Here we have a scene that you would find in any operating room across the U.S. or any other developed country. In the background there is a very sophisticated anesthesia machine. And this machine is able to enable surgery and save lives because it was designed with this environment in mind. In order to operate, this machine needs a number of things that this hospital has to offer. It needs an extremely well-trained anesthesiologist with years of training with complex machines to help her monitor the flows of the gas and keep her patients safe and anesthetized throughout the surgery. It's a delicate machine running on computer algorithms, and it needs special care, TLC, to keep it up and running, and it's going to break pretty easily. And when it does, it needs a team of biomedical engineers who understand its complexities, can fix it, can source the parts and keep it saving lives.

It's a pretty expensive machine. It needs a hospital whose budget can allow it to support one machine costing upwards of 50 or $100,000. And perhaps most obviously, and perhaps most importantly -- and the path to concepts that we've heard about kind of illustrate this -- it needs infrastructure that can supply an uninterrupted source of electricity, of compressed oxygen and other medical supplies that are so critical to the functioning of this machine. In other words, this machine requires a lot of stuff that this hospital cannot offer.

This is the electrical supply for a hospital in rural Malawi. In this hospital, there is one person qualified to deliver anesthesia, and she's qualified because she has 12, maybe 18 months of training in anesthesia. In the hospital and in the entire region there's not a single biomedical engineer. So when this machine breaks, the machines they have to work with break, they've got to try and figure it out, but most of the time, that's the end of the road. Those machines go the proverbial junkyard. And the price tag of the machine that I mentioned could represent maybe a quarter or a third of the annual operating budget for this hospital.

And finally, I think you can see that infrastructure is not very strong. This hospital is connected to a very weak power grid, one that goes down frequently. So it runs frequently, the entire hospital, just on a generator. And you can imagine, the generator breaks down or runs out of fuel. And the World Bank sees this and estimates that a hospital in this setting in a low-income country can expect up to 18 power outages per month. Similarly compressed oxygen and other medical supplies are really a luxury and can often be out of stock for months or even a year.

So it seems crazy, but the model that we have right now is taking those machines that were designed for that first environment that I showed you and donating or selling them to hospitals in this environment. It's not just inappropriate, it becomes really unsafe.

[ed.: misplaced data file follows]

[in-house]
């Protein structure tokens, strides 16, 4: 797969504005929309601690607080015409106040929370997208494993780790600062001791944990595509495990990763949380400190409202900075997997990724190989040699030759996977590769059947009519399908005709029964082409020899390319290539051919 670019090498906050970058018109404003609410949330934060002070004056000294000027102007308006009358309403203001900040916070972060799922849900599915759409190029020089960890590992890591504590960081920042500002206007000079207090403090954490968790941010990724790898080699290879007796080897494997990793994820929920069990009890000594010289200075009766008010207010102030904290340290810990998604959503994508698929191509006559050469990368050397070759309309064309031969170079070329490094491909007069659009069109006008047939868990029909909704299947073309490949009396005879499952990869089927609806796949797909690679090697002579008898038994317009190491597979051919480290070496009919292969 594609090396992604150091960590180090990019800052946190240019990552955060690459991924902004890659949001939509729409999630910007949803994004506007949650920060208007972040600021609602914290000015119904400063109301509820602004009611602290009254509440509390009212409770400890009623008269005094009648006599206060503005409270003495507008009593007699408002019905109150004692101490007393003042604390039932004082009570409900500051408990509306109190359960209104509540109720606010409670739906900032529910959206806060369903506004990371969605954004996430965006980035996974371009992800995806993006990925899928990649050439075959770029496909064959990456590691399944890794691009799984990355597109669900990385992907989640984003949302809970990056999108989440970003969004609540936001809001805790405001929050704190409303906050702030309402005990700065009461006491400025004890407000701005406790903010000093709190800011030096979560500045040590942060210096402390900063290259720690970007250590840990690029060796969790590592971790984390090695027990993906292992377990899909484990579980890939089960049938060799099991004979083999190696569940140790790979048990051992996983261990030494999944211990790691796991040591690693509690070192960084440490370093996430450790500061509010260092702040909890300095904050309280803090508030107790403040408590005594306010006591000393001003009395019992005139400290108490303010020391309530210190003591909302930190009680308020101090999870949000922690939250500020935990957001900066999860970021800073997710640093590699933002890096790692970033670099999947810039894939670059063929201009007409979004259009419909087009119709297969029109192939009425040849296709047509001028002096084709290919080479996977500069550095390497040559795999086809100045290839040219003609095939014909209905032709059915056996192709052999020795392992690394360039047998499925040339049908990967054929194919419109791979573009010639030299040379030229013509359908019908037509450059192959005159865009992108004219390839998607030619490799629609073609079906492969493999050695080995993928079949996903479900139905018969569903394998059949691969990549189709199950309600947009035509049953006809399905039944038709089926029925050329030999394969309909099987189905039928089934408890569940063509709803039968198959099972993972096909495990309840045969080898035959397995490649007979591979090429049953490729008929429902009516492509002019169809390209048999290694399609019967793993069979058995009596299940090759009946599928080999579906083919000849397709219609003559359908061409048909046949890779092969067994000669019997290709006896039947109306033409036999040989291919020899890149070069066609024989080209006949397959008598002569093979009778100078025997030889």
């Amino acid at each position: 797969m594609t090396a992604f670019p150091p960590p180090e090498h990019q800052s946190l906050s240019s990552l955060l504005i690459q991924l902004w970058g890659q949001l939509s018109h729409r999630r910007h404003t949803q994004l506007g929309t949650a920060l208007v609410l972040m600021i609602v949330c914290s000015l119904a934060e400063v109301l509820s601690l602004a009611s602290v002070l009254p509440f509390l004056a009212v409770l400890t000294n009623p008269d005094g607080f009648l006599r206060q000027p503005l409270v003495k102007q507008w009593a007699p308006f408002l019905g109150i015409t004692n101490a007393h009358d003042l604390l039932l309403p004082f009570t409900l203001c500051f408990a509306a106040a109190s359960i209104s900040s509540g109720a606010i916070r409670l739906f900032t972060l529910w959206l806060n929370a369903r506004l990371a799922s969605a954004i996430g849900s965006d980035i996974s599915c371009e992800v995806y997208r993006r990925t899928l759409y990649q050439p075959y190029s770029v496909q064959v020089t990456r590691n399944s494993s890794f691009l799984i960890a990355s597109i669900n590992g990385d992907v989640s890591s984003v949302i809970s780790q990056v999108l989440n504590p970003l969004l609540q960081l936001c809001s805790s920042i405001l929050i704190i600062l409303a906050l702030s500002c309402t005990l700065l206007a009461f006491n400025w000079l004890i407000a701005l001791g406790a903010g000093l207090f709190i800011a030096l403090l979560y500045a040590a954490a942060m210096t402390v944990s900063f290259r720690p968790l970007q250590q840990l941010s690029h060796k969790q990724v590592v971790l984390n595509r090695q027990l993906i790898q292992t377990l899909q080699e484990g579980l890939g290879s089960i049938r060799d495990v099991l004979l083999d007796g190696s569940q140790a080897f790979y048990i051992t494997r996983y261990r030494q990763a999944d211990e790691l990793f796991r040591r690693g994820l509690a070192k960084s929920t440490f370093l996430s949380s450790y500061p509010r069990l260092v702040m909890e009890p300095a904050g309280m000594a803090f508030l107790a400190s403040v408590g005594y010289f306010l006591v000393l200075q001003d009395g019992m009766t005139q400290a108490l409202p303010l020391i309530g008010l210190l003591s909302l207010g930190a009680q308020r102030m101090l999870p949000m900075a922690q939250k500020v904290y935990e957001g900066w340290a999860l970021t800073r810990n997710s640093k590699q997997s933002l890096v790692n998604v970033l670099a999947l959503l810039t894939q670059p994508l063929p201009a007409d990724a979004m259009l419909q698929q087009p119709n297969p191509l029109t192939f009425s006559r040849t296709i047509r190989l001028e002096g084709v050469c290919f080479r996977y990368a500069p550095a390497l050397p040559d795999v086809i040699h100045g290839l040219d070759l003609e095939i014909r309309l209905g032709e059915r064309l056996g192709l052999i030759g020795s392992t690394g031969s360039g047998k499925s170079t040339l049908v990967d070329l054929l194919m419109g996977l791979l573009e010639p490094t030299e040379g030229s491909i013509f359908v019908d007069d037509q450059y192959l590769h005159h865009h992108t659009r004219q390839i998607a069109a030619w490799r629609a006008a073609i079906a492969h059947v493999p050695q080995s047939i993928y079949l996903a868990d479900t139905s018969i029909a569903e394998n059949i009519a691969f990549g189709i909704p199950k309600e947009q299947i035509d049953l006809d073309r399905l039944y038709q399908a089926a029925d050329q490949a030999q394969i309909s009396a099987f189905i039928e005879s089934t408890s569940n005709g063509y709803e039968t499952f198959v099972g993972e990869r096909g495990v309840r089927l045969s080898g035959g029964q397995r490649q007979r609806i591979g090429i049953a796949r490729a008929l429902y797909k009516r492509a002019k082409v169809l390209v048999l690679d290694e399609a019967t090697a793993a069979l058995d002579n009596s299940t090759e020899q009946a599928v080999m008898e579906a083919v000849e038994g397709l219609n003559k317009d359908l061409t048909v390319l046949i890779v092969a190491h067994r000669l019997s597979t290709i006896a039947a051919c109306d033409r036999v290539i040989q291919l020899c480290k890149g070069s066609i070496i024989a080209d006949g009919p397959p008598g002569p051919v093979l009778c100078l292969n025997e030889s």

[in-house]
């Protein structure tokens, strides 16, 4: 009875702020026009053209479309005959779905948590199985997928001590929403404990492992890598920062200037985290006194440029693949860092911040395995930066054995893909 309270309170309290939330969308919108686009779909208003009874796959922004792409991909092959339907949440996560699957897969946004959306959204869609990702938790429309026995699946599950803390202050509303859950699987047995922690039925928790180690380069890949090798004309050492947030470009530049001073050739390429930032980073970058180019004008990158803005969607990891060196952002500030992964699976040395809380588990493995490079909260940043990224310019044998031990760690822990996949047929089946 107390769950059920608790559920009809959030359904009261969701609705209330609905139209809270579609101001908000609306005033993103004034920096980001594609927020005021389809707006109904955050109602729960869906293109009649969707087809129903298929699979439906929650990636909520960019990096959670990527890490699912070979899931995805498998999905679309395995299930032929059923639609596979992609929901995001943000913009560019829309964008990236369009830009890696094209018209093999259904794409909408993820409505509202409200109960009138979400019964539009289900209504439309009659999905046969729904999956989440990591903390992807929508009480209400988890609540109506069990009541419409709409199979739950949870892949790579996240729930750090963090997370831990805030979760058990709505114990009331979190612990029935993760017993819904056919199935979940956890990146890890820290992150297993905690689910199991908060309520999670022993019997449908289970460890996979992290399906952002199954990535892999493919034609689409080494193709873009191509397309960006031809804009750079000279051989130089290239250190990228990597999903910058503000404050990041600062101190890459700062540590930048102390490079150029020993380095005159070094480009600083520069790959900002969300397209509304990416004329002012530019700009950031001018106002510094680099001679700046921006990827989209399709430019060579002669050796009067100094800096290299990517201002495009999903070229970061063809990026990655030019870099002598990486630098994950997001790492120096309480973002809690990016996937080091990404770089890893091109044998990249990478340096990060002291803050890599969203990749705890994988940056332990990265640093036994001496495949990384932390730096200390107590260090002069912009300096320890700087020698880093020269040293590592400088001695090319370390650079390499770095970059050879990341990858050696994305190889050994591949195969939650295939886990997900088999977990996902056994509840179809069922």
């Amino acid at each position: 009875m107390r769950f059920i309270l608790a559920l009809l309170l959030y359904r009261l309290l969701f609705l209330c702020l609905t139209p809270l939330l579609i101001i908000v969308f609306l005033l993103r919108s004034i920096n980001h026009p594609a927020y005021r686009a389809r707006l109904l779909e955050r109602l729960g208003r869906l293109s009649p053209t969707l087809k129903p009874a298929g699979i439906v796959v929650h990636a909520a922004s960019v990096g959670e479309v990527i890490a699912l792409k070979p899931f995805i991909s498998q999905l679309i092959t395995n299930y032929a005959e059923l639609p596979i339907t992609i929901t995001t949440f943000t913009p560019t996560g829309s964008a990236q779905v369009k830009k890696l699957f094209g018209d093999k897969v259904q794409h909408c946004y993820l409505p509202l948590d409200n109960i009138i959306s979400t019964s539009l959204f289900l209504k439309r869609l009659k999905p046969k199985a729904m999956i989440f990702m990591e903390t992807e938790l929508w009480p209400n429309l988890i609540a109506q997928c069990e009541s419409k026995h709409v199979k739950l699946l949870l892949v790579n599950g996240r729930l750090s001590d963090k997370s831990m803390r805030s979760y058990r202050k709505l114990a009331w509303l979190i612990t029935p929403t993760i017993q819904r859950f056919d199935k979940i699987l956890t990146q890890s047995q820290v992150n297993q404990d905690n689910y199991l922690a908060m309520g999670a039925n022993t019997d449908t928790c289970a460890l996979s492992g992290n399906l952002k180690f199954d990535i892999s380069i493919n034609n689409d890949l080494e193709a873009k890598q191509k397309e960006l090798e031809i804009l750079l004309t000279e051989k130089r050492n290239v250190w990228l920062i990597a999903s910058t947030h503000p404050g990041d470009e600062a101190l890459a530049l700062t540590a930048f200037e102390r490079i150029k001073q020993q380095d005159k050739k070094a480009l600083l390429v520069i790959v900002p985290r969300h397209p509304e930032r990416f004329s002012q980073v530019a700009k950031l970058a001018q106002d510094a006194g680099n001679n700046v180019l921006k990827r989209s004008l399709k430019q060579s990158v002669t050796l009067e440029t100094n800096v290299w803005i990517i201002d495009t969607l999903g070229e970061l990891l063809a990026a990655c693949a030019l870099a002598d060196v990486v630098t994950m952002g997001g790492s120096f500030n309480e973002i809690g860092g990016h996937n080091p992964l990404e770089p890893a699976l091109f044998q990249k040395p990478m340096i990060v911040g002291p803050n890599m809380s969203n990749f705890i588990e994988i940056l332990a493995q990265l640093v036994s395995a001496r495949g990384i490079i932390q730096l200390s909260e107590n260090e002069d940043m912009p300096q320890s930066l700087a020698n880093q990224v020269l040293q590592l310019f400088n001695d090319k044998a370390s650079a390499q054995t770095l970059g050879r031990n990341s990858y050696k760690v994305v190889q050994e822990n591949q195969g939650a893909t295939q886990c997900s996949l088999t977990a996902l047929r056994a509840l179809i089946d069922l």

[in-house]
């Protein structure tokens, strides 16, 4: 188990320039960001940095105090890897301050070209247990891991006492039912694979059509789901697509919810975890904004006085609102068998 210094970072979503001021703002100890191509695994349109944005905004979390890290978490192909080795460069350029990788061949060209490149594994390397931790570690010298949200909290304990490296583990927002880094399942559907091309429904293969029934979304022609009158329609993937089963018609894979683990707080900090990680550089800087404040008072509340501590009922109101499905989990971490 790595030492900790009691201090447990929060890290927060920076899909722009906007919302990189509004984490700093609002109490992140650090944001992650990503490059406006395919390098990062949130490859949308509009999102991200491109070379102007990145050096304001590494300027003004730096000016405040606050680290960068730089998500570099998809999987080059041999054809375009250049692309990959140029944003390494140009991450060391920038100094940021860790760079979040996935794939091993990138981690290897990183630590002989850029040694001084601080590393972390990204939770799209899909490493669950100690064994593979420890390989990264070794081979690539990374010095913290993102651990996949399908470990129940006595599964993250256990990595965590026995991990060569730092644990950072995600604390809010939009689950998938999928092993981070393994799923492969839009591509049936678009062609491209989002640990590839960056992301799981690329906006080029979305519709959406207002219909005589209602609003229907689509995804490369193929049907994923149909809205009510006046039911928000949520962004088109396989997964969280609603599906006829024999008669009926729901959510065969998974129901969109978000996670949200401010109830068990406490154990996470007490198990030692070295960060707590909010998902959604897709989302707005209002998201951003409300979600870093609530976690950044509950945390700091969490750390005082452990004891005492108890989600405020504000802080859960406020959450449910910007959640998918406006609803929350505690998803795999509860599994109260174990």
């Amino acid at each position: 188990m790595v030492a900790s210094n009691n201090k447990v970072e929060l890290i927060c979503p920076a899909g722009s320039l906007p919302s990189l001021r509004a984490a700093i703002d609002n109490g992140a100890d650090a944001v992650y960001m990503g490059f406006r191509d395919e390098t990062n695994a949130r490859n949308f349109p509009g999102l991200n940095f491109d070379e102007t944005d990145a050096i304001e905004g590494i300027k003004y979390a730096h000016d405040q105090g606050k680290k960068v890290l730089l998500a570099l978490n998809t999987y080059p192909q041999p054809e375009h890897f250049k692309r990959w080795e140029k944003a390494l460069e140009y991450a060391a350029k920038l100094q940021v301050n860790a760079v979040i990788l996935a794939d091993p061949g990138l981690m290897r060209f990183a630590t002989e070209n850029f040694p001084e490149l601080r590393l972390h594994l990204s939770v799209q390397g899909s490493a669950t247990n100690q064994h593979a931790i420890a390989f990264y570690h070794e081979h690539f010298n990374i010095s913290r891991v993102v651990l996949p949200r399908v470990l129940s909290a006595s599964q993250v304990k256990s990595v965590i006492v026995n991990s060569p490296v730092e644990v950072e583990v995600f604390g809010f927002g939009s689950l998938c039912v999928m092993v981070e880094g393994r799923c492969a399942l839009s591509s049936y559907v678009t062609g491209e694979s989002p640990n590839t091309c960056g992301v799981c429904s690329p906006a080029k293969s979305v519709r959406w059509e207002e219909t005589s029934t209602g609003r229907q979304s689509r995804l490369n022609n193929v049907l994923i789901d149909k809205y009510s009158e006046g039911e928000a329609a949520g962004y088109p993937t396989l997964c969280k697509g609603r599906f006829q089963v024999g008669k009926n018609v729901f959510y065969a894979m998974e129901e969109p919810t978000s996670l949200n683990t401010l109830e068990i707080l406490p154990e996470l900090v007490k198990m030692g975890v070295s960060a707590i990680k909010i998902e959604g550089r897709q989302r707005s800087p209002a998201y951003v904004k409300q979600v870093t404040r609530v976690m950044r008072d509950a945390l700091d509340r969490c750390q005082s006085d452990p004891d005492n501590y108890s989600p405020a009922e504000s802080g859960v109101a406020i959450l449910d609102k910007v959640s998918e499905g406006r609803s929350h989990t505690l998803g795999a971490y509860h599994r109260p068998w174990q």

One of our partners at Johns Hopkins was observing surgeries in Sierra Leone about a year ago. And the first surgery of the day happened to be an obstetrical case. A woman came in, she needed an emergency C-section to save her life and the life of her baby. And everything began pretty auspiciously. The surgeon was on call and scrubbed in. The nurse was there. She was able to anesthetize her quickly, and it was important because of the emergency nature of the situation. And everything began well until the power went out. And now in the middle of this surgery, the surgeon is racing against the clock to finish his case, which he can do -- he's got a headlamp. But the nurse is literally running around a darkened operating theater trying to find anything she can use to anesthetize her patient, to keep her patient asleep. Because her machine doesn't work when there's no power. And now this routine surgery that many of you have probably experienced, and others are probably the product of, has now become a tragedy. And what's so frustrating is this is not a singular event; this happens across the developing world. 35 million surgeries are attempted every year without safe anesthesia.

My colleague, Dr. Paul Fenton, was living this reality. He was the chief of anesthesiology in a hospital in Malawi, a teaching hospital. He went to work every day in an operating theater like this one, trying to deliver anesthesia and teach others how to do so using that same equipment that became so unreliable, and frankly unsafe, in his hospital. And after umpteen surgeries and, you can imagine, really unspeakable tragedy, he just said, "That's it. I'm done. That's enough. There has to be something better." So he took a walk down the hall to where they threw all those machines that had just crapped out on them -- I think that's the scientific term -- and he just started tinkering. He took one part from here and another from there, and he tried to come up with a machine that would work in the reality that he was facing.

And what he came up with was this guy, the prototype for the Universal Anesthesia Machine -- a machine that would work and anesthetize his patients no matter the circumstances that his hospital had to offer. Here it is back at home at that same hospital, developed a little further, 12 years later, working on patients from pediatrics to geriatrics.